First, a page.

Funerals Around the World: Thailand

This article was written by LifeAdmin, on August 11, 2017

Just east of India and surrounded by Myanmar, Loas, and Cambodia sits the rich country of Thailand. This tropical climate boasts beautiful beaches, colorful marketplaces and breathtaking landscapes. One thing you won’t find on any tourist websites is a run-down of their funeral customs. Don’t worry, that’s why we’re here.

Thailand does not have a state religion, but most residents (including the King) are Buddhist. The other major religion is Hinduism, and both cultures have unique funeral traditions. Monks are relied on to chant the sutras that are believed to benefit the dead in the next life. In Buddhism, life is considered a trial of suffering, and death is the end of that suffering. Buddhist memorials (and services) are resigned affairs, with a general sense of mourning and sadness.

After death the body goes through a ritualistic washing of one hand. Then the body is laid in a coffin surrounded by colored lights, wreaths, pictures, and scented candles. Normally cremation in Thailand is scheduled 3 days after death. While the body is on display, friends and family come by nightly to feast and play card games. The day cremation is scheduled, the body is removed from the home by monks who do a chant as they carry the casket from the home. In Thailand, the coffin is placed on a pyre of bricks and the guests each bring lighted torches, branches, or candles to contribute to the pyre. The incense and aromatic woods used in this ceremony are strong. The last neighborhood gathering takes place on the night after the final cremation.

It is believed that as long as the body is present, the gifts and chants offered to the dead can benefit them in the afterlife. It is for this reason that especially revered and famous people are often preserved for cremation for up to a year. That way, more religious chants and sutras can be offered to better their status after death. If you’re invited to a Thai Buddhist funeral, be aware that they can last for a very long time. It is not necessary or expected for you to attend all of the services, but the last cremation service is the most important to attend.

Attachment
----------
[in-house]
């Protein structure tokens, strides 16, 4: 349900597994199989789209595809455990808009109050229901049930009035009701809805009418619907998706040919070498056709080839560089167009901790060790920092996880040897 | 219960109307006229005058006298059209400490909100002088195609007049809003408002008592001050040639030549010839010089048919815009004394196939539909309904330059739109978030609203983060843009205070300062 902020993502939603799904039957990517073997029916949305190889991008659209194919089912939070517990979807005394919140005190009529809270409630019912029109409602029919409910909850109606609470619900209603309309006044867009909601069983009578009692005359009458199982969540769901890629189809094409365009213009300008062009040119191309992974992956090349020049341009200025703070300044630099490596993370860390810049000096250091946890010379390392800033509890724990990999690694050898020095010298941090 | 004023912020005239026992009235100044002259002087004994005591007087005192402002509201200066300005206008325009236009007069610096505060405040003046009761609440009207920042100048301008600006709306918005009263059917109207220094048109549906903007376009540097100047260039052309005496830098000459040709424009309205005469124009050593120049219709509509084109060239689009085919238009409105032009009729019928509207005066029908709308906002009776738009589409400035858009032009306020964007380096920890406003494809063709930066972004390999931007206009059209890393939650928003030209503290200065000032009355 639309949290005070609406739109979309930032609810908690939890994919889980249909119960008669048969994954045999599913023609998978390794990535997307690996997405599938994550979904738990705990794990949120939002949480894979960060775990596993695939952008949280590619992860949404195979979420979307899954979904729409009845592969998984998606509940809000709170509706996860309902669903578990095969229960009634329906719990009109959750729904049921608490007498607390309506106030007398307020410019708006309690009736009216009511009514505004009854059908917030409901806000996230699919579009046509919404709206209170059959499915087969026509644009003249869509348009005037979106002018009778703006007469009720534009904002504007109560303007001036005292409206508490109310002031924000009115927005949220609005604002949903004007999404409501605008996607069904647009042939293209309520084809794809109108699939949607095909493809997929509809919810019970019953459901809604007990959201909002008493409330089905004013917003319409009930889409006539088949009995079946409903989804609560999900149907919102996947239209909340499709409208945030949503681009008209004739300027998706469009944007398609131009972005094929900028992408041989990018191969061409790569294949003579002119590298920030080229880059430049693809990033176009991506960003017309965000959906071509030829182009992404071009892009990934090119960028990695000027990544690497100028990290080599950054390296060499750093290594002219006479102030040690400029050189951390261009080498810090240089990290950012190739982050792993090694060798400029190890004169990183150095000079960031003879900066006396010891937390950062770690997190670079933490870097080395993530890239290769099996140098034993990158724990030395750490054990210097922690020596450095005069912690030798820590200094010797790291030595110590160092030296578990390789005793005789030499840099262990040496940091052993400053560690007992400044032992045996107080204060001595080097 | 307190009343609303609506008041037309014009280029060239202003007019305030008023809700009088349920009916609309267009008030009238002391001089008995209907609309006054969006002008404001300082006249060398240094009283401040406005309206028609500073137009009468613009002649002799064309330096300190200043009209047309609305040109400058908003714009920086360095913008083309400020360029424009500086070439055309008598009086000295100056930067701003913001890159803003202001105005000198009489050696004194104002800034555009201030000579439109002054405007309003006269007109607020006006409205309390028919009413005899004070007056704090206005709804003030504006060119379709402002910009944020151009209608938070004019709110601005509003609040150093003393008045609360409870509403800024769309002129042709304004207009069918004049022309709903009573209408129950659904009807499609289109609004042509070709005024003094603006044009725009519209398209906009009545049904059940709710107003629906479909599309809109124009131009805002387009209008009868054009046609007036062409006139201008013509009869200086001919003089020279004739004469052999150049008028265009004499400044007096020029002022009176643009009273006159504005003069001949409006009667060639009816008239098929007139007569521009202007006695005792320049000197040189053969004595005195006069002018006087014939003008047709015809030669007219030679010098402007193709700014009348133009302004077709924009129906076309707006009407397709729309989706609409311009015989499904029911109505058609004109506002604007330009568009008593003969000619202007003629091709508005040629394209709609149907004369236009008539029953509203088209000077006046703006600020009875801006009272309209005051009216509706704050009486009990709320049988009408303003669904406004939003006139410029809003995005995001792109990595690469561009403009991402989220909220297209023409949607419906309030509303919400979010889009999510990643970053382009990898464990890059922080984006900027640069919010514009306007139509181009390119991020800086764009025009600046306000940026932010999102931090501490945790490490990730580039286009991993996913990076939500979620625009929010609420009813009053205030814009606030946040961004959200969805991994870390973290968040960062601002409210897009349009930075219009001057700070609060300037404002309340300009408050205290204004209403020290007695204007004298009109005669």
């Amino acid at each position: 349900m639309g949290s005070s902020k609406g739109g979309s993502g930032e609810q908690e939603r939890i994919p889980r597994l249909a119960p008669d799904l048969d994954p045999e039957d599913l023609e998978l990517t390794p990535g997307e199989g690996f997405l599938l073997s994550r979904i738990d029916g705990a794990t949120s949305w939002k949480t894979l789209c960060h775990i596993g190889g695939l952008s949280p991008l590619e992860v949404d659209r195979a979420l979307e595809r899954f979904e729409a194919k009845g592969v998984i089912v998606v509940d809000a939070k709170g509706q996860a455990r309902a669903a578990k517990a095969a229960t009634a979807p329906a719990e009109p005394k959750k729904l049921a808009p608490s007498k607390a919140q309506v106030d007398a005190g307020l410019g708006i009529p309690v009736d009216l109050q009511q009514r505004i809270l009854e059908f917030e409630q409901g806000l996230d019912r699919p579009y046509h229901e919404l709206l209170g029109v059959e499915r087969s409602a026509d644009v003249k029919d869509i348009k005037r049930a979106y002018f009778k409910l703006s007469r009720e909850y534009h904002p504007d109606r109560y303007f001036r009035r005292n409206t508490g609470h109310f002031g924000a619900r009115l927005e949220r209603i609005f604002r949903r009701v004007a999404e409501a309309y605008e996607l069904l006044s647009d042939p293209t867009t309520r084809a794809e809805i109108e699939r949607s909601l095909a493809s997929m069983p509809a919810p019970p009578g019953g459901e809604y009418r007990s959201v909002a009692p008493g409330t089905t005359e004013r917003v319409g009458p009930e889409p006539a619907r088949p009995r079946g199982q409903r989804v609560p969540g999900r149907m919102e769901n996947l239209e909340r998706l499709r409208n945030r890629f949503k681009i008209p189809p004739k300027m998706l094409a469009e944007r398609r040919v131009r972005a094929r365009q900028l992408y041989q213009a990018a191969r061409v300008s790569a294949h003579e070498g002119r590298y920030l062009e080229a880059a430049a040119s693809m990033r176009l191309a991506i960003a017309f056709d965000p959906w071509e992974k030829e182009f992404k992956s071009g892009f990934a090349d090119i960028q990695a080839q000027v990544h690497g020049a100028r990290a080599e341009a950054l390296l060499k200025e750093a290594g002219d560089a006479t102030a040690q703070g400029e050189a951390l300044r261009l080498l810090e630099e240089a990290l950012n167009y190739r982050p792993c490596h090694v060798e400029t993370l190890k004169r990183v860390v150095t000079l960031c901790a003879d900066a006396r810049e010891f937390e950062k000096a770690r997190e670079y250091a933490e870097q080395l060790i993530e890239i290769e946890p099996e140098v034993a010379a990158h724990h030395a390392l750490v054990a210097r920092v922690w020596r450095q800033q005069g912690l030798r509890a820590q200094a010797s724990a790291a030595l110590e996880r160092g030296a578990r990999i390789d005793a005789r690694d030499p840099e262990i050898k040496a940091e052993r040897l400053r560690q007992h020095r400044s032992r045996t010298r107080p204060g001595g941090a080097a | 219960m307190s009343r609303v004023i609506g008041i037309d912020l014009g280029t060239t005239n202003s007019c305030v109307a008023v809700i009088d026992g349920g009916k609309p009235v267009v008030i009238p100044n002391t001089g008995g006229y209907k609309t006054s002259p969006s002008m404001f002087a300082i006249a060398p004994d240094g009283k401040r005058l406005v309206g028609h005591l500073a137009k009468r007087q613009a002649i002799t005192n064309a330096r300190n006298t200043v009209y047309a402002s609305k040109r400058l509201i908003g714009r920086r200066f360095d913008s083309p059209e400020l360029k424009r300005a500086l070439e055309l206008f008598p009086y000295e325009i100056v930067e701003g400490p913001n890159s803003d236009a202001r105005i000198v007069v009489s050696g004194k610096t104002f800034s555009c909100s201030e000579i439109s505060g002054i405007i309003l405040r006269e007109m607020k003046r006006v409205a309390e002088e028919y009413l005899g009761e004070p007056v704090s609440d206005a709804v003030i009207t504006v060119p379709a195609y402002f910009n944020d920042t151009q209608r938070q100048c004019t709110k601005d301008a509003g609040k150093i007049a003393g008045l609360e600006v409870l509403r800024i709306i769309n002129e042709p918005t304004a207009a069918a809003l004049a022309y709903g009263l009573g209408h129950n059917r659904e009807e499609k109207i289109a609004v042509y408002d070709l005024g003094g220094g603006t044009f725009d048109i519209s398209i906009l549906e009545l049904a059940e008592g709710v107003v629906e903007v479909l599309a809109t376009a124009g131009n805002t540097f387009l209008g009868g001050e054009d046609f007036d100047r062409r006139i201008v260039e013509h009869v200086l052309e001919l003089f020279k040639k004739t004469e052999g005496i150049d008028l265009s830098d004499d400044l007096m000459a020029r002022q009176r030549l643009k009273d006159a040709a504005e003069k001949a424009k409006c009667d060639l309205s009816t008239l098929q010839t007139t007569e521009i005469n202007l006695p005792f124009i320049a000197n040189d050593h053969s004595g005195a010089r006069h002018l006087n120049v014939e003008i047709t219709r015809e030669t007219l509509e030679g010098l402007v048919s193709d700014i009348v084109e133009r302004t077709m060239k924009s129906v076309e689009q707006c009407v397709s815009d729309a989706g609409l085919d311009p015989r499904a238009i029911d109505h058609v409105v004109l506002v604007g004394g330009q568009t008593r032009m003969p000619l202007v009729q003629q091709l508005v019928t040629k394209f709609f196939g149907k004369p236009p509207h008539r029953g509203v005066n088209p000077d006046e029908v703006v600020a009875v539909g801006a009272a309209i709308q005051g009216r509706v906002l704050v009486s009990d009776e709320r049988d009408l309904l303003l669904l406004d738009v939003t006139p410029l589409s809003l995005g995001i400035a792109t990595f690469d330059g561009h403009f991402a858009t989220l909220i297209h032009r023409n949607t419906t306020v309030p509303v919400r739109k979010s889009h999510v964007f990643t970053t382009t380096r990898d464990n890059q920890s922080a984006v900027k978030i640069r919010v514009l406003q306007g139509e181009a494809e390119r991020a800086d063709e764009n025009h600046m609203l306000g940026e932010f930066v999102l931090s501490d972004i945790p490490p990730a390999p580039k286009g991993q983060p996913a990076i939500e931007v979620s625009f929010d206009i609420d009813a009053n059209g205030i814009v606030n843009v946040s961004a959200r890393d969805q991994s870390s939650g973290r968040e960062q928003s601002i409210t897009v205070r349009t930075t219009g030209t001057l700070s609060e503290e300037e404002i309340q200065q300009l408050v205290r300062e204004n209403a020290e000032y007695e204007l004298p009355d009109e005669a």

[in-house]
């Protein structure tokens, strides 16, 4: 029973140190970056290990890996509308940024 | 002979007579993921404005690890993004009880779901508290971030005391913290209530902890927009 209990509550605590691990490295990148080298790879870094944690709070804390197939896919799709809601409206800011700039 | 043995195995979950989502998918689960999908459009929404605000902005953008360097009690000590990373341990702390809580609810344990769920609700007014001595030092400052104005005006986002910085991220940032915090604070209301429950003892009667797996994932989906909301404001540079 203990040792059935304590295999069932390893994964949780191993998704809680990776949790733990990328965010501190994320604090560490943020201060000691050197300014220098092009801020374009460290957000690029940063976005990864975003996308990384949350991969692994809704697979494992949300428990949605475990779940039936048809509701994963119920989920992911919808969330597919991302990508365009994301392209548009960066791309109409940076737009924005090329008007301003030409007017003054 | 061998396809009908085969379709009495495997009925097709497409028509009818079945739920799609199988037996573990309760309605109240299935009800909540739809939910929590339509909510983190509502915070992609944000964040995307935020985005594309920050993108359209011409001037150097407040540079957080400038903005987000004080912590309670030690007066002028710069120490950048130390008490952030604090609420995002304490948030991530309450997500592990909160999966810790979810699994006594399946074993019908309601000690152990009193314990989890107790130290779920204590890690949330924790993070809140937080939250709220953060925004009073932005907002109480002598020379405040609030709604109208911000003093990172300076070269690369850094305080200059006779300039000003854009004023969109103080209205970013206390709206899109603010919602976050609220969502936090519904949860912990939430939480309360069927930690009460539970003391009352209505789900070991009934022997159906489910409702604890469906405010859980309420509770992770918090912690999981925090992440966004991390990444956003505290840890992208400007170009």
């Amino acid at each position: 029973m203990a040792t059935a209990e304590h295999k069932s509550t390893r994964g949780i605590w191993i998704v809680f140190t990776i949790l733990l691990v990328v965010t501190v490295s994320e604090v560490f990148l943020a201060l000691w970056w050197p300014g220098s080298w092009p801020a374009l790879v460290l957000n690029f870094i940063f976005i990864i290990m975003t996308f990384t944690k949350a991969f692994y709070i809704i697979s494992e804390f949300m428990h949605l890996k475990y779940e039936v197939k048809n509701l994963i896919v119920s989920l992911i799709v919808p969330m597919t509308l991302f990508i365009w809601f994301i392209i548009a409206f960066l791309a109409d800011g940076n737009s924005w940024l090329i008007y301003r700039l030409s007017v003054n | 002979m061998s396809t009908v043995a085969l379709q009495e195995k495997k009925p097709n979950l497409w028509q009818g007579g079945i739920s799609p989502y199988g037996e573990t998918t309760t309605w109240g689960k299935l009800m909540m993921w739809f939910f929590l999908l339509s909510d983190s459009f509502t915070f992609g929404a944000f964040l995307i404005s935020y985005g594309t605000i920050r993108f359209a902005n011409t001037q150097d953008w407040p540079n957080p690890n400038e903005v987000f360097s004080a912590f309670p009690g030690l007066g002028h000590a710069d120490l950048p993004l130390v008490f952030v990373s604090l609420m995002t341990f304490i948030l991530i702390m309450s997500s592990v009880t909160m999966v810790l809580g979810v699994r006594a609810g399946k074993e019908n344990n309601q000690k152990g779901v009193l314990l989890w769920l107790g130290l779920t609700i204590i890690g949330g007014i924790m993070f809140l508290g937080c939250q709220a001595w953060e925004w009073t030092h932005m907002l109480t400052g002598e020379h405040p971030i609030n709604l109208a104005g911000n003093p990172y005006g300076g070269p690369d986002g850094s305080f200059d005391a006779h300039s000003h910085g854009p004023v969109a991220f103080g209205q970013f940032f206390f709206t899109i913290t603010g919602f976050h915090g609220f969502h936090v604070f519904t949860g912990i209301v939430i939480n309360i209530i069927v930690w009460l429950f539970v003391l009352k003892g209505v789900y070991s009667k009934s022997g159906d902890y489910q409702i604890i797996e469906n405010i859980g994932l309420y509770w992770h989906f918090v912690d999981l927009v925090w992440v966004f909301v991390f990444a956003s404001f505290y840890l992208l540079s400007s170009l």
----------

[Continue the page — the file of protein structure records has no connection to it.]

Thailand also has a strong Hindu population. Both Buddhists and Hindis believe that the manner of your cremation affects your status when leaving this life. Hindis believe in reincarnation, and in Thailand they often participate in a double cremation to more fully purify the body. They cremate the body and then burn the bones at a second cremation. It is believed the holier you are, the more likely you are to escape the cycle of rebirth and achieve nirvana. In Thailand death is often considered a migration to heaven. Even the position of the body as it is being cremated is considered, because the transition from death to rebirth or death to nirvana is so direct.

This beautiful place with its amalgamation of religions and cultures gives life to traditions both ancient and modern. Funerals often encapsulate our priorities as a culture, which is why it’s so important to learn about how others celebrate death!

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